Democrats and Republicans are proposing different plans – one financial, one military – for dealing with Russia’s territorial expansions in Europe.
More than a month after President Vladimir Putin sent Russian troops into Crimea, lawmakers on both sides of the aisle finally joined together to pass legislation providing $1 billion in loan guarantees to Ukraine and imposing additional sanctions on certain Russians. President Obama signed the bill into law on April 3.
Since then the parties have become divided.
A group of House Republicans yesterday backed legislation that would halt all military and nuclear security cooperation between Russia and the U.S. until Russian troops leave Crimea, according to a summary from the office of Rep. Michael Turner (R-OH), the bill’s sponsor. The measure also would call for expanding NATO to nearby countries such as Montenegro, while requiring a plan for U.S. military assistance to Ukraine for defensive purposes.
“The Obama Administration has been unable to counter this escalation of Putin’s aggressive posture,” Turner, chairman of the House Armed Services Subcommittee on Tactical Air and Land Forces, said in statement. “Instead, they have been defensive, unsure, and unable to change Putin’s course of action. This legislation outlines specific measures that can be taken up immediately and that will signal a fundamental shift in U.S. strategy.”
Earlier this week, Senate Republicans took the administration to task, even as Secretary of State John Kerry assured lawmakers that the U.S. is prepared to respond with harsher sanctions if Russia expands into eastern Ukraine, where he said Russian supporters are contributing to civil unrest.
“No one should be fooled, and believe me no one is fooled, by what could potentially be a contrived pretext for military intervention just as we saw in Crimea,” Kerry said. “The United States and our allies will not hesitate to use 21st century tools to hold Russia accountable for 19th century behavior.”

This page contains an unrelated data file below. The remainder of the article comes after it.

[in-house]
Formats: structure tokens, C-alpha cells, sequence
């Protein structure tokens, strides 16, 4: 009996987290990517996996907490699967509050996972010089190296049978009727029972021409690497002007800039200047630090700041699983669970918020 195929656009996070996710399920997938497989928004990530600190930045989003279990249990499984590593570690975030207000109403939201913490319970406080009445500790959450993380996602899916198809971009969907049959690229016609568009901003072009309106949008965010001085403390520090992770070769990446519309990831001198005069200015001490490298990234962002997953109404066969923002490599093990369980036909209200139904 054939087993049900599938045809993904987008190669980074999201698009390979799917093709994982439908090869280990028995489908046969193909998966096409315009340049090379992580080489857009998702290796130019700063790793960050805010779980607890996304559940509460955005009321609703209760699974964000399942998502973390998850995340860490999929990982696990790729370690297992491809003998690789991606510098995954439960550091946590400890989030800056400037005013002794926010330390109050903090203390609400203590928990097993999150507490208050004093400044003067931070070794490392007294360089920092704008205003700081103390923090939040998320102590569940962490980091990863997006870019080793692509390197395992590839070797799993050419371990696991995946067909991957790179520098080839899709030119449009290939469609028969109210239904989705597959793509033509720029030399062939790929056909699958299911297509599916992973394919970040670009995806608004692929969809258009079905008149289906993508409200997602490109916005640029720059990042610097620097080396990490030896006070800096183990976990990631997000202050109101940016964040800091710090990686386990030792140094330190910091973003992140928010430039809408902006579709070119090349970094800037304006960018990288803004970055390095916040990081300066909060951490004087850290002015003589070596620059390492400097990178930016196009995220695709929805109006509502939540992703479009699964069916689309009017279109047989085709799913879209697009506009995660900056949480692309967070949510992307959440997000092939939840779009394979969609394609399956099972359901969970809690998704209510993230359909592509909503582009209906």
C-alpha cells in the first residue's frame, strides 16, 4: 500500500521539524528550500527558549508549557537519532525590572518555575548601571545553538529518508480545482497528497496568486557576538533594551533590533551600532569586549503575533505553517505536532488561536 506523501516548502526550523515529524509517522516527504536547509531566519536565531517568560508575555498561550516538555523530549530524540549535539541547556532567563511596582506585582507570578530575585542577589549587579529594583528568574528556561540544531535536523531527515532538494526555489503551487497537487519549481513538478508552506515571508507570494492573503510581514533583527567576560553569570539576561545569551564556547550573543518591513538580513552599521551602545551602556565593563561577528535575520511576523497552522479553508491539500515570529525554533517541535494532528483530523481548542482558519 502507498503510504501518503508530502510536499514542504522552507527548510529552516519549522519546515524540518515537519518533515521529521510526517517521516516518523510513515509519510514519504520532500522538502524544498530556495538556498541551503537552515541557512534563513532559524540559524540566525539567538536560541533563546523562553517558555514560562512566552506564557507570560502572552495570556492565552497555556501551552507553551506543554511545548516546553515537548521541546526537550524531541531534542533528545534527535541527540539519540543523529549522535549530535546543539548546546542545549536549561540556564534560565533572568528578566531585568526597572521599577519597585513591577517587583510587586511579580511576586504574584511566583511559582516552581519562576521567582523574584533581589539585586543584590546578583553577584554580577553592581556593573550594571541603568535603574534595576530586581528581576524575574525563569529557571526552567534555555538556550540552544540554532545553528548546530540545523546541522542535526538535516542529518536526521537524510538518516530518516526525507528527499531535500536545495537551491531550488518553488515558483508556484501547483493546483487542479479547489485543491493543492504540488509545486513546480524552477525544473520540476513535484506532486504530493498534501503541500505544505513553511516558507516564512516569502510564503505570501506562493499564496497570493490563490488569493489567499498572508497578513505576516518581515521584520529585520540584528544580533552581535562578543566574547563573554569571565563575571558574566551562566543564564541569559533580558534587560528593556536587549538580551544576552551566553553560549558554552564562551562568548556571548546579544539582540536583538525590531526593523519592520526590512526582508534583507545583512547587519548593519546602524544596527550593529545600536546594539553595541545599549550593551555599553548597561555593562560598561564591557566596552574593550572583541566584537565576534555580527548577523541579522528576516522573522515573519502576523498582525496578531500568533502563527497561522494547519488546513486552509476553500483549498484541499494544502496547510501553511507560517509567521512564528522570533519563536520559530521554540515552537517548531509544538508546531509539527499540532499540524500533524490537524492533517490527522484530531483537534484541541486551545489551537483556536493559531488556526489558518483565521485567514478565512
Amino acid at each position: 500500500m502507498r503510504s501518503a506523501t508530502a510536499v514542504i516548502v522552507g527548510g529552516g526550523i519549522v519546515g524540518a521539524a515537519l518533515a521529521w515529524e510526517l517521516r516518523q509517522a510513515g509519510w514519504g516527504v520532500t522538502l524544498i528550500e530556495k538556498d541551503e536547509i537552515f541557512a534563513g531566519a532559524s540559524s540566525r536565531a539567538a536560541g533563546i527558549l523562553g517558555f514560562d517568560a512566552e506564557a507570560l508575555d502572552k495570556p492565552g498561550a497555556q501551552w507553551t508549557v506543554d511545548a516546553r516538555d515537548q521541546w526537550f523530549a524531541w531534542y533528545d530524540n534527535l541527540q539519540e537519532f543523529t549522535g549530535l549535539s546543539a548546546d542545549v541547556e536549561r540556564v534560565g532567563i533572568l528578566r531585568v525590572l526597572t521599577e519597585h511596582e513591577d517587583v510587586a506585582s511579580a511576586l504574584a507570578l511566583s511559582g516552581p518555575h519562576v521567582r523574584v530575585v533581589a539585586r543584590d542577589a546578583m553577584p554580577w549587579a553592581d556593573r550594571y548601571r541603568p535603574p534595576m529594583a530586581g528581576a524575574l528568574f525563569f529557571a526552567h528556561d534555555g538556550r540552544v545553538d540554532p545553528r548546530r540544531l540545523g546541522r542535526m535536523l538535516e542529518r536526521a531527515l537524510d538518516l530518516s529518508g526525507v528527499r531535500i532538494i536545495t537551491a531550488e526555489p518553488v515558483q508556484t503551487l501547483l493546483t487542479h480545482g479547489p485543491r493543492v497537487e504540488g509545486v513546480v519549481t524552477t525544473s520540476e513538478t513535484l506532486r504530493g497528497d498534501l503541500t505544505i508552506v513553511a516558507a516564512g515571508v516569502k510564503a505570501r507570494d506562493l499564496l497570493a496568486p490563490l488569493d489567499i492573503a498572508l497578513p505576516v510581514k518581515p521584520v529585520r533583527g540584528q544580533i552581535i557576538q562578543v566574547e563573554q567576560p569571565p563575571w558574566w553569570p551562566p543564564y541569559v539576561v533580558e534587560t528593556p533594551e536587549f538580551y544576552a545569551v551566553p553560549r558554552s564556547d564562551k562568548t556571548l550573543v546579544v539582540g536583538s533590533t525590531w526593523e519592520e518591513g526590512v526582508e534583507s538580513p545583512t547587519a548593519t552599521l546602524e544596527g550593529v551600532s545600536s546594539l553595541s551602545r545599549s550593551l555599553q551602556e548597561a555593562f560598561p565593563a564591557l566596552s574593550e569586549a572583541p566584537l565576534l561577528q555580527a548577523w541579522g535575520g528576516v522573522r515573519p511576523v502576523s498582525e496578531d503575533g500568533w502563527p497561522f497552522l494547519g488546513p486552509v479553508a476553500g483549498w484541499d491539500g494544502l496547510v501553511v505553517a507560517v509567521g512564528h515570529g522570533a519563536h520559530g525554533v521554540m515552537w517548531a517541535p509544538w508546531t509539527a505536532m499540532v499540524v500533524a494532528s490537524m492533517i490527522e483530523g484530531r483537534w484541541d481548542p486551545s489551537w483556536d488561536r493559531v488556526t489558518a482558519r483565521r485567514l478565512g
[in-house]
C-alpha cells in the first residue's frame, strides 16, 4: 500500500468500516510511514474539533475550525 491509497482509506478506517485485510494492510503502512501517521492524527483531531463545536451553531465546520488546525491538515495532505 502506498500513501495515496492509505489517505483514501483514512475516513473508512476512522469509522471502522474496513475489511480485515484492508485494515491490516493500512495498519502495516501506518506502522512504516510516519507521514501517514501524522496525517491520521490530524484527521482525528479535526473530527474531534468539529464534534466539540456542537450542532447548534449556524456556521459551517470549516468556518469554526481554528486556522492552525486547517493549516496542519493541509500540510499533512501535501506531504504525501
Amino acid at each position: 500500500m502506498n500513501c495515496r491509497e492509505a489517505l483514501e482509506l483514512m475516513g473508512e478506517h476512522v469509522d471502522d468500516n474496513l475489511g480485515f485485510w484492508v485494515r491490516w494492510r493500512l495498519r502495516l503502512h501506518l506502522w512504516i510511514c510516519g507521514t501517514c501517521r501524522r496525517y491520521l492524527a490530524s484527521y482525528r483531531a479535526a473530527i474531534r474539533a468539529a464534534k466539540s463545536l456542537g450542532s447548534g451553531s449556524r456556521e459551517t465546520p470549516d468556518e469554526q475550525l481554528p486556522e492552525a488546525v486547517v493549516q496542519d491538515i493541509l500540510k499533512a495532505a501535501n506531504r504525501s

But it’s the choice of tools, namely the administration’s preference for sanctions instead of military aid that angers many congressional Republicans.
Sen. John McCain of Arizona berated Kerry for the administration’s focus on economic sanctions instead of military assistance.
“I’d like to know why it is not at least under serious consideration to give them some defensive weapons with which to defend themselves,” McCain asked Kerry, who was testifying before the Senate Foreign Relations Committee, a panel he once chaired. “My hero Teddy Roosevelt used to say, ‘Talk softly and carry a big stick.’ What you’re doing is talking strongly and carrying a very small stick. In fact, a twig.”
Kerry said the U.S. is “currently working with Ukraine to determine their requirements across the entire security sector.”
That waiting period not only allows Republicans to introduce legislation that contrasts with the administration’s approach, it also gives Russian President Vladimir Putin more time to plot his next move.
“We seem to be in a very reactive mode,” said Michaela Dodge, a defense policy analyst at the Washington-based Heritage Foundation. “We have not been taking any such actions yet. Rather, we seem to be deciding what to do if Russia takes what is left of Ukraine.”
Dodge said that even proponents of military assistance have their limits. “There is no appetite whatsoever to go to war over Ukraine,” she said.
One thing Democrats and Republicans agree on is that the U.S. and its European allies need to be consistent in their opposition to Russia’s military incursions.
“To counter Vladimir Putin's aggressive actions, it is crucial for America and the West to speak with a strong and united voice in support of Ukraine and its territorial integrity,” Sen. Ron Johnson (R-WI) said on March 27.
This week, he struck a more divisive tone, saying that while visiting with Ukraine Prime Minister Arseniy Yatsenyuk last month he could “sense the disappointment that the United States wasn’t even willing to offer small arms and ammunition to support the courageous people of Ukraine.
“The reason we heard from this administration they weren’t willing to provide arms is we thought it would create a provocation,” Johnson said. “Well, he doesn’t need a provocation. What Vladimir Putin needs is deterrence.”
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